[Tutor] python's default argument value handling in functions -weird syntax? problem grappling with the concept

Alan Gauld alan.gauld at freenet.co.uk
Wed Feb 9 23:32:07 CET 2005

> This leads me to at first conclude several things:
> 1. 'L' in this case (or by extension, all function arguments for
> a default is given in the function definition) is "static"

Pretty close, yes. Especially if the parameter is mutable.

> language definition). This is my conclusion, seeing as how 'L' can
> seem to retain its value even though it has gone out of scope after
> the 'f' function returns.

Thats right, the default value is evaluated once only,
it keeps that initial value for all future invocations.
But if it is mutable the list object(in the example)
is the same list but the content of the list can be
changed on each invocation.

> 2. (*Now this is where I start to get confused. I think the best way
> to illustrate how I am having problems is to illustrate with a few
> examples. The basic problem that I am having is, "Which L is which
> L?")
> My examples...
> Example 1
> >>> def f(a,L=[]):
> ...     if L==[5]:
> ...       print 'L==[5] caught'
> ...       print L
> ...       print 'resetting L...'
> ...       L=[]

Here you reassign L to a completely new list, but the original
default one is still lurking i the background complete with
the changes you made earlier.

> ...     L.append(a)
> ...     return L

You now return your new list.

> >>> f(5)
> [5]
> >>> f(5)
> L==[5] caught
> [5]
> resetting L...
> [5]

> >>> f(2)
> L==[5] caught

So we go back to the original default

> [5]
> resetting L...

And you create another new list
> [2]

And return it.

> Example 2
> >>> def f(a,L=None):
> ...     if L==[5]:
> ...             print 'caught, printing, resetting'
> ...             print L

Should never happen unless you call f(a,[5])
that is never triggered for the default value.

> ...             L=[]

but now creates a brand new L regardless of what was
passed in

> ...     else:
> ...             L=[]

Create another new L

> ...     L.append(a)
> ...     return L

And modify and return the new list.

> ...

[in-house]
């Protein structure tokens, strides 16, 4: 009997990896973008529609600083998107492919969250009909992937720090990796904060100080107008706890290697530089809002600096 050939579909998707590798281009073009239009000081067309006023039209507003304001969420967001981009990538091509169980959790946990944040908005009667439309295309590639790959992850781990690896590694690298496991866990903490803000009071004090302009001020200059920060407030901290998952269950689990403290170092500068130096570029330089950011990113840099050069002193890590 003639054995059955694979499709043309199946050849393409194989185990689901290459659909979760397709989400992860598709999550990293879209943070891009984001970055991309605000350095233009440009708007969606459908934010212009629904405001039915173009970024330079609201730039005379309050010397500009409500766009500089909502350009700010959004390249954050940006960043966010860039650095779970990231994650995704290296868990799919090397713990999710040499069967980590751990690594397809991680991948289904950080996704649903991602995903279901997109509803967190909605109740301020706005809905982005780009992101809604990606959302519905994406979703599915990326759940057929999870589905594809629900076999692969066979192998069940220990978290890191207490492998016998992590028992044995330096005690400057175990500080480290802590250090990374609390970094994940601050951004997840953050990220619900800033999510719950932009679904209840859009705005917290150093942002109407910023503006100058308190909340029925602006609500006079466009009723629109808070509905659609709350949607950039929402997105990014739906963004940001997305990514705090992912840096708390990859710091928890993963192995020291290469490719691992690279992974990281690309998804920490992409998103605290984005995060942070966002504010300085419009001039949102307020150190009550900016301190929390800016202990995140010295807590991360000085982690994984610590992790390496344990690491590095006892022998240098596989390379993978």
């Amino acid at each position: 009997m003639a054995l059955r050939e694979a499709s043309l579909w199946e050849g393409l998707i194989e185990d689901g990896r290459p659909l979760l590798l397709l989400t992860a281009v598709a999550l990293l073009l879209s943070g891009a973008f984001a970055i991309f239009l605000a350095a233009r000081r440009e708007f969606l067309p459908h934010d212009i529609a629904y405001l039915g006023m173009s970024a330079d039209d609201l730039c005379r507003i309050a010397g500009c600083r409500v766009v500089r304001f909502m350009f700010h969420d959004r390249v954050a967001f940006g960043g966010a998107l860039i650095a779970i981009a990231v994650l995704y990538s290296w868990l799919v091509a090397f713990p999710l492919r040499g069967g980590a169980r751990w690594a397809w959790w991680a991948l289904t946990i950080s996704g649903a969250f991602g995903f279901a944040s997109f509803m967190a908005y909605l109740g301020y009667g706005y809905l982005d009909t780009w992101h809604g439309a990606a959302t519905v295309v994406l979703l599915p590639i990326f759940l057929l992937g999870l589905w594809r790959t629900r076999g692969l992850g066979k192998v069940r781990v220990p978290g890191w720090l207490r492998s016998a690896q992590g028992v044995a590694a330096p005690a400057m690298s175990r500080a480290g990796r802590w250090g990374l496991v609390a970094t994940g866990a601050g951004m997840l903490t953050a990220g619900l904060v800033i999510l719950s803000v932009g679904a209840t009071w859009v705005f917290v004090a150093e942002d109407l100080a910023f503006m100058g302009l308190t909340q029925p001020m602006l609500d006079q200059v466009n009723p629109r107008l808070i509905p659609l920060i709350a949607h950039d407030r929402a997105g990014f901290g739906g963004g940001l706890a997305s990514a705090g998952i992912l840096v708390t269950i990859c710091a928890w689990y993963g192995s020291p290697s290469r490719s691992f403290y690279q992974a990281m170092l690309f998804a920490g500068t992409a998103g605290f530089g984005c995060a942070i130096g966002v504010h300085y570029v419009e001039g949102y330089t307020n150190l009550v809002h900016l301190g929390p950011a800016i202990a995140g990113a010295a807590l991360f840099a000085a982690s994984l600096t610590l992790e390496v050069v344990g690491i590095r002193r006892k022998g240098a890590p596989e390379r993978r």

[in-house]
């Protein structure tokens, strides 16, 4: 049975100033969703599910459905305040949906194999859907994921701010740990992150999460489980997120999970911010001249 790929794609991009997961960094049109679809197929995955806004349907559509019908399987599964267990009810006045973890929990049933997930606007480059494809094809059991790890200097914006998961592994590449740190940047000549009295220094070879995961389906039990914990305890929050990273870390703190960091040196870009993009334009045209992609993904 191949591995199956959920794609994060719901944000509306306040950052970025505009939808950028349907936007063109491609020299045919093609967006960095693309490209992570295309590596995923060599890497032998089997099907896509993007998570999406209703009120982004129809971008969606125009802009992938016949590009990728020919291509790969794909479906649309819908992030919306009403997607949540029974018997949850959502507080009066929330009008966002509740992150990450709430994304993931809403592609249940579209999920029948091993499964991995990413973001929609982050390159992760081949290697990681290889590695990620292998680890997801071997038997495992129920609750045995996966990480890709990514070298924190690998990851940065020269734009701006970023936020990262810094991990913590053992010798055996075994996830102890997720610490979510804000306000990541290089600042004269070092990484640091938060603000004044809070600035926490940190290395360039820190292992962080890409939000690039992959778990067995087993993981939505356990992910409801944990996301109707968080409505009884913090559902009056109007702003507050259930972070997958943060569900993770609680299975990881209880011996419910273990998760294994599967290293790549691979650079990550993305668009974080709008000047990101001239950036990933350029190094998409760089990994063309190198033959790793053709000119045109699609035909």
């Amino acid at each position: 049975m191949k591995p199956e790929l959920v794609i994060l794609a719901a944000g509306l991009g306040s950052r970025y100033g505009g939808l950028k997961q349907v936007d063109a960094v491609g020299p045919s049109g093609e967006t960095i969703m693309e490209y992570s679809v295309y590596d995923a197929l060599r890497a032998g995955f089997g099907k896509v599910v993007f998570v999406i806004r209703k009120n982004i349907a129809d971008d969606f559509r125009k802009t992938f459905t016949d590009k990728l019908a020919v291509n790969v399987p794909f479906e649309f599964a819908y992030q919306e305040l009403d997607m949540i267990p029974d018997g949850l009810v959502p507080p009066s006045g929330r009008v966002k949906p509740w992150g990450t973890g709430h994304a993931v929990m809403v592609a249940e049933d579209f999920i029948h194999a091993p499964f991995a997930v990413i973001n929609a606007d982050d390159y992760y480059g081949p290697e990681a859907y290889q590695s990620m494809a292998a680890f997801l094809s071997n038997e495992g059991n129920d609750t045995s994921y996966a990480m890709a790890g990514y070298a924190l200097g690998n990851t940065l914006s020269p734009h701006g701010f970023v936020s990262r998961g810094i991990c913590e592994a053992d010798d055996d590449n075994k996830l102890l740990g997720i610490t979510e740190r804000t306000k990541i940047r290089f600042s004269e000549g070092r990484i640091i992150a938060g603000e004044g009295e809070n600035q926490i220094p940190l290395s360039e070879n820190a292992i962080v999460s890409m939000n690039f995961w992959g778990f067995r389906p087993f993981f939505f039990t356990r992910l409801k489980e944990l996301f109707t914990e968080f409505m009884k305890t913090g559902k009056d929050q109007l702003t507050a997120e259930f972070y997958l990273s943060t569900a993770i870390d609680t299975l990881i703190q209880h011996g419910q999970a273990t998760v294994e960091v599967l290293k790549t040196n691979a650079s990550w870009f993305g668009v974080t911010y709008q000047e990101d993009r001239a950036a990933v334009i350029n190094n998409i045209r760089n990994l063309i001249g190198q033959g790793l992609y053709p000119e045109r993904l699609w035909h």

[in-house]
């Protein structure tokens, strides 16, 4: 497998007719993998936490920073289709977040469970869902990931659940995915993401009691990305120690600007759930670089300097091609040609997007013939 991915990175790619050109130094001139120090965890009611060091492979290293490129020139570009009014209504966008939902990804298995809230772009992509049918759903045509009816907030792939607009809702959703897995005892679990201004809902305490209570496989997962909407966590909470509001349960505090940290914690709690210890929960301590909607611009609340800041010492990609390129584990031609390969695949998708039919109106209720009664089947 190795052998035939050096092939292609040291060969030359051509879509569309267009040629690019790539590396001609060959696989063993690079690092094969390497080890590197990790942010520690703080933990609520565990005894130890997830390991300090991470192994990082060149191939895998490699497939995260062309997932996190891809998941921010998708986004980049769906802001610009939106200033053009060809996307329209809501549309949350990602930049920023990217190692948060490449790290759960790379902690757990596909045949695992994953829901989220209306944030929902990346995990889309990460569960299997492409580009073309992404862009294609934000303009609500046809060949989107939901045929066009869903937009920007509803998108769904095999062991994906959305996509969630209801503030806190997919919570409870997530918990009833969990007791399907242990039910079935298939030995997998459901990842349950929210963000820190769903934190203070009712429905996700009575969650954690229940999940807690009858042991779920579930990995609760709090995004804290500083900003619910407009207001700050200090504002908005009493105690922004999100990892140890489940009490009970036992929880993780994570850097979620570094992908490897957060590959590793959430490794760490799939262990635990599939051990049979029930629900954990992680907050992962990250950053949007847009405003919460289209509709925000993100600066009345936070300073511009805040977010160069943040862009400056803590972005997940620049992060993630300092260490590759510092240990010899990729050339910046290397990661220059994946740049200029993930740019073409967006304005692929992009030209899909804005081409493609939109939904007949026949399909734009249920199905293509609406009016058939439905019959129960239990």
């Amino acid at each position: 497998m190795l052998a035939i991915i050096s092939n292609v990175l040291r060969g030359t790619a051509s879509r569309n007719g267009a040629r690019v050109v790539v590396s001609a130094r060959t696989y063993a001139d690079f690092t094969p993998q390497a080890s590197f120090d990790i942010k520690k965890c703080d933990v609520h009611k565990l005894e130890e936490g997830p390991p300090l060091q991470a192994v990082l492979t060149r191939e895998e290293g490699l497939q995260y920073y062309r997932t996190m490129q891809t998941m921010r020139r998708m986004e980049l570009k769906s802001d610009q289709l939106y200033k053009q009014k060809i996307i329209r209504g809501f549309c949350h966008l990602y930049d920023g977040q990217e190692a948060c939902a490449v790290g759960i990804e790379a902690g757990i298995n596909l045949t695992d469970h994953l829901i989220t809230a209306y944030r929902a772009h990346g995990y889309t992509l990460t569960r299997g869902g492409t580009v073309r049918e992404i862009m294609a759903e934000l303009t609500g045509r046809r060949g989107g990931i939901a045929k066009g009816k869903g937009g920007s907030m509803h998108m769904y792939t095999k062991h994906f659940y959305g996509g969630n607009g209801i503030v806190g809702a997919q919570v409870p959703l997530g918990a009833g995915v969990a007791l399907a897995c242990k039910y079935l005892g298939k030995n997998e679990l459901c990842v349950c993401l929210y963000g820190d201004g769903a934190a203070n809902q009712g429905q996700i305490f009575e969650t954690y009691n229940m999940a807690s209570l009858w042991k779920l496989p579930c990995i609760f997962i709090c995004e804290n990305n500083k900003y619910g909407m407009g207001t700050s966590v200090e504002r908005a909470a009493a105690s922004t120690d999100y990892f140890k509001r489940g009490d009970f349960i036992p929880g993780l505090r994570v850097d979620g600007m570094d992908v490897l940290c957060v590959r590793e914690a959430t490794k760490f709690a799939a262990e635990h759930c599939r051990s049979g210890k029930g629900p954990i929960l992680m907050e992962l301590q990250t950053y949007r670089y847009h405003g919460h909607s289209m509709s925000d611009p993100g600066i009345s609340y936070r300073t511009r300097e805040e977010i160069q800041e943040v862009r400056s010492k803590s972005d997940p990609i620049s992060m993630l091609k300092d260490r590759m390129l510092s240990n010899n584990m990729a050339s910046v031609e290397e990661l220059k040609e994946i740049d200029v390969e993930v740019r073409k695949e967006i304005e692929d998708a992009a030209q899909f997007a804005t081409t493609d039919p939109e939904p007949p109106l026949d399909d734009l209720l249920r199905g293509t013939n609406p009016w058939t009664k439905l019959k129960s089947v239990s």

> >>> f(5)
> [5]
> >>> f(6)
> [6]

So in both cases you return a new list, the original
default None is still there but you ignore it!

> So when the default value for 'L' is an empty list, the test
> condition, _once triggered_, *always* catches?

No, it only catches if you pass in a value otherwise the
default will still be None. Notice your if branch was not
executed in either case above, only the return value is shown.

> But when the default value for 'L' is none, the 'if' never catches?

Because the default is None, the if only catches if you
override the default with a matching list.

> Or even consider the example given -
> def f(a, L=None):
>     if L is None:
>         L = []
>     L.append(a)
>     return L
> How is 'L == None' even possible all the time, given that for

Because the value is only evaluated *once*. The default is set
forever to None which is *immutable* - you cant change it,
only overwrite it.

> def f(a, L=[]):
>     L.append(a)
>     return L
> , L isn't even [] except for the first call to 'f'?

The value is set only once, the list is created and the same
list object is used each time. But because list objects are
*mutable* you can change the *contents* of the list, but you
can never change the default list itself.

Its just as the docs say. BUt don;t try to hard to think in
terms of C. This is Python not C and it works differently.
In C parameters etc are locations on the memory stack.
In Python they are entries in a dictionary. Very different
concepts and they result in very different behaviour!


Alan G
Author of the Learn to Program web tutor

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